When Alex and I reluctantly re-packed our backpacks to exchange Bangkok for the countryside of Cambodia, we weren’t prepared. Here in Korea, we usually know what to expect. Sure, there’s toilet paper at the dinner table, pocket-less billiards, and McDonald’s delivers, but outside of the obvious, I find day-to-day life fairly straightforward. Not so in Southeast Asia.
This became all too clear when we arrived at the Morchit (Northern) Bus Terminal for the first of our many bus trips across the region. We were there early — ungodly early — because Alex read that crossing the border after noon means long lines and lots of waiting. We bought our tickets for Poipet, handed over around $20 worth of baht, and went in search of our bus. That’s where it got interesting.
In Florida, land of suburbs and sprawl, driving is the only efficient way to get around. I’ve never used my hometown bus system, although I do ride the bus in my new Korean city of Daegu a few times a week. It’s fast, efficient and easy. It’s the polar opposite of our Southeast Asian bus experiences.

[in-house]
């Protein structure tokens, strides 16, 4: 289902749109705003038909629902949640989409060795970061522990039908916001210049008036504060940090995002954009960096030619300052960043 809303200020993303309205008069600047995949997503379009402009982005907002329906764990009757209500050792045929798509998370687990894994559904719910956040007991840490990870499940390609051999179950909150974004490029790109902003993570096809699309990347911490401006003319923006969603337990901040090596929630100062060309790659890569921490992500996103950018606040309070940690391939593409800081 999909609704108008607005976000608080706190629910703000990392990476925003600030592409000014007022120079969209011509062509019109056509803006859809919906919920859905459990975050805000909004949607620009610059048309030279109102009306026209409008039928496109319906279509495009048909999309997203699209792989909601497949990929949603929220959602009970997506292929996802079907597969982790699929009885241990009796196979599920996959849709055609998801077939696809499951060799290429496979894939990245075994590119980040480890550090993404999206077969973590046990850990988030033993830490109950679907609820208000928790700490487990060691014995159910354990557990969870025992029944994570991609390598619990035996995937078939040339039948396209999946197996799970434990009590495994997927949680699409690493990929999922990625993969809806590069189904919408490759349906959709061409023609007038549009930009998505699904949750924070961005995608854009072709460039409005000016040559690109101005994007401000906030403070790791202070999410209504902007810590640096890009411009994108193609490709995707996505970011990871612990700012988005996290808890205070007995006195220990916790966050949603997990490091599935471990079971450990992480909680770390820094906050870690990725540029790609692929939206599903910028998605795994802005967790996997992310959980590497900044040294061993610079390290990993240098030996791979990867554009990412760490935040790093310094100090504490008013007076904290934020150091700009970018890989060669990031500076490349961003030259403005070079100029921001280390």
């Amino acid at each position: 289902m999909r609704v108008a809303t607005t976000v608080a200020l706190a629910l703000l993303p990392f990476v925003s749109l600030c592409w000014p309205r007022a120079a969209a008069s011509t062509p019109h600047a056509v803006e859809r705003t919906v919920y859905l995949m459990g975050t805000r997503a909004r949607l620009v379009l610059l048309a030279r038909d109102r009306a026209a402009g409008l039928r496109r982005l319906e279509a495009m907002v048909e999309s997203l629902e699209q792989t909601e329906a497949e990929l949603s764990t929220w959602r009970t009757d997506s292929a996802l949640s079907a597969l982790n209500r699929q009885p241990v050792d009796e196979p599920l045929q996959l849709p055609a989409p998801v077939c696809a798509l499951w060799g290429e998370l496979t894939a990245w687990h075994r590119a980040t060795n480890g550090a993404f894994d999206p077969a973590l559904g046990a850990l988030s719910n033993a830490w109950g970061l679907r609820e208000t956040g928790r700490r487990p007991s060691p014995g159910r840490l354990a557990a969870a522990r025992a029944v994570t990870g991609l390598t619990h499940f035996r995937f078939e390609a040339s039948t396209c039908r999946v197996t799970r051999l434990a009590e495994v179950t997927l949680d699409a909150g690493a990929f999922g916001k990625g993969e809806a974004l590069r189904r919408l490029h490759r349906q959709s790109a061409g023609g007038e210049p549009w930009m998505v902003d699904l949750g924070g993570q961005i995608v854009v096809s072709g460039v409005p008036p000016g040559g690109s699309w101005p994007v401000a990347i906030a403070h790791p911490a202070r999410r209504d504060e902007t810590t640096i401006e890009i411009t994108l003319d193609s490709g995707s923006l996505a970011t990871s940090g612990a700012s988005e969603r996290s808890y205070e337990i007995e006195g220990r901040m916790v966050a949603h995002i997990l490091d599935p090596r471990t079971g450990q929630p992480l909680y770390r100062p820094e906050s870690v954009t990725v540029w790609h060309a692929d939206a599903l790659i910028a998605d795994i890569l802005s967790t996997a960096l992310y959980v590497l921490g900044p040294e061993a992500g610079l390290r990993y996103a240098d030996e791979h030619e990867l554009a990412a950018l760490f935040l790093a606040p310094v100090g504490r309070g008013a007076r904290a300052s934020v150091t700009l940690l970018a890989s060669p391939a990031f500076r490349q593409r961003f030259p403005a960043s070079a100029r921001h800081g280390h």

After finding our gate and walking cautiously out into the parking lot, we found that none of the buses were numbered. There were several marked as heading for Poipet — which one was ours was anybody’s guess. We soon learned that this is when folks lacking official uniforms approach and urge you to get into the nearest unmarked, unofficial van or bus, sometimes without even bothering to look at your ticket to check your intended destination. Learning when to trust strangers was more valuable than all the treasures we picked up a Chutachak Market.
Bleary-eyed and barely conscious, we settled in for the four-hour-long ride. Watching the skyscraper-studded cityscape fade into fields proved too exciting to fall asleep, even though it was still only 6 a.m.
Right on schedule, we saw casinos cropping up — the telltale sign that we were nearing a border town. It was only after the bus dropped us off in a parking lot — which held little more than a few fruit vendors, aggressive tuk-tuk drivers, and a pay-to-use bathroom carefully guarded by a few local women — that we began to realize we weren’t in the comfort zone of Thailand anymore. This was Cambodia, the sometimes-rival, sometimes-friend of neighboring countries. It’s unpredictable, it’s at once devastating and heartwarming, and red dust covers the glossy-safe sheen of everything we’d seen before.
I wasn’t ready.